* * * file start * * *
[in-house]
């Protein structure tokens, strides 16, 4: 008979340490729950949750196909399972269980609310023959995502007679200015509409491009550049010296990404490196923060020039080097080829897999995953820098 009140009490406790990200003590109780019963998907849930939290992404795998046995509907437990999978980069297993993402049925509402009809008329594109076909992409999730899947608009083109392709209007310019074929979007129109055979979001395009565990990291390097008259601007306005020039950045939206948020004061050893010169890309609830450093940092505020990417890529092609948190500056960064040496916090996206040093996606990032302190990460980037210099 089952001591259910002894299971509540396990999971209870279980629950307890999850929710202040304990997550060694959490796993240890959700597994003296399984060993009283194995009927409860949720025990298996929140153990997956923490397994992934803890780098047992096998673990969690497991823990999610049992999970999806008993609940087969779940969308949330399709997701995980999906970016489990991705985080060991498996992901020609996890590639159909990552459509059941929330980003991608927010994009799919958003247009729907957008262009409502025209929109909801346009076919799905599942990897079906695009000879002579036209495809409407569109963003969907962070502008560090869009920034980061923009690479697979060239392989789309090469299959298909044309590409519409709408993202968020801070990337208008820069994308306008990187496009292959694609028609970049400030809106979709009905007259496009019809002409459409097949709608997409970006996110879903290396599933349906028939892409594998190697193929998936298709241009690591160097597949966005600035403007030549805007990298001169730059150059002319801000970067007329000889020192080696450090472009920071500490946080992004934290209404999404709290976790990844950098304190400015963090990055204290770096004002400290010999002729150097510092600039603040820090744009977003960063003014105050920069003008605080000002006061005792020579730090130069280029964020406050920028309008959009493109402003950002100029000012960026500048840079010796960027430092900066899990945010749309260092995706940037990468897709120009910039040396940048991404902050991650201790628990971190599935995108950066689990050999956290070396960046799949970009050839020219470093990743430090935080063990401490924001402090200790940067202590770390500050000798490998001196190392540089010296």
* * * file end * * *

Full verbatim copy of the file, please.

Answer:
[in-house]
């Protein structure tokens, strides 16, 4: 008979340490729950949750196909399972269980609310023959995502007679200015509409491009550049010296990404490196923060020039080097080829897999995953820098 009140009490406790990200003590109780019963998907849930939290992404795998046995509907437990999978980069297993993402049925509402009809008329594109076909992409999730899947608009083109392709209007310019074929979007129109055979979001395009565990990291390097008259601007306005020039950045939206948020004061050893010169890309609830450093940092505020990417890529092609948190500056960064040496916090996206040093996606990032302190990460980037210099 089952001591259910002894299971509540396990999971209870279980629950307890999850929710202040304990997550060694959490796993240890959700597994003296399984060993009283194995009927409860949720025990298996929140153990997956923490397994992934803890780098047992096998673990969690497991823990999610049992999970999806008993609940087969779940969308949330399709997701995980999906970016489990991705985080060991498996992901020609996890590639159909990552459509059941929330980003991608927010994009799919958003247009729907957008262009409502025209929109909801346009076919799905599942990897079906695009000879002579036209495809409407569109963003969907962070502008560090869009920034980061923009690479697979060239392989789309090469299959298909044309590409519409709408993202968020801070990337208008820069994308306008990187496009292959694609028609970049400030809106979709009905007259496009019809002409459409097949709608997409970006996110879903290396599933349906028939892409594998190697193929998936298709241009690591160097597949966005600035403007030549805007990298001169730059150059002319801000970067007329000889020192080696450090472009920071500490946080992004934290209404999404709290976790990844950098304190400015963090990055204290770096004002400290010999002729150097510092600039603040820090744009977003960063003014105050920069003008605080000002006061005792020579730090130069280029964020406050920028309008959009493109402003950002100029000012960026500048840079010796960027430092900066899990945010749309260092995706940037990468897709120009910039040396940048991404902050991650201790628990971190599935995108950066689990050999956290070396960046799949970009050839020219470093990743430090935080063990401490924001402090200790940067202590770390500050000798490998001196190392540089010296």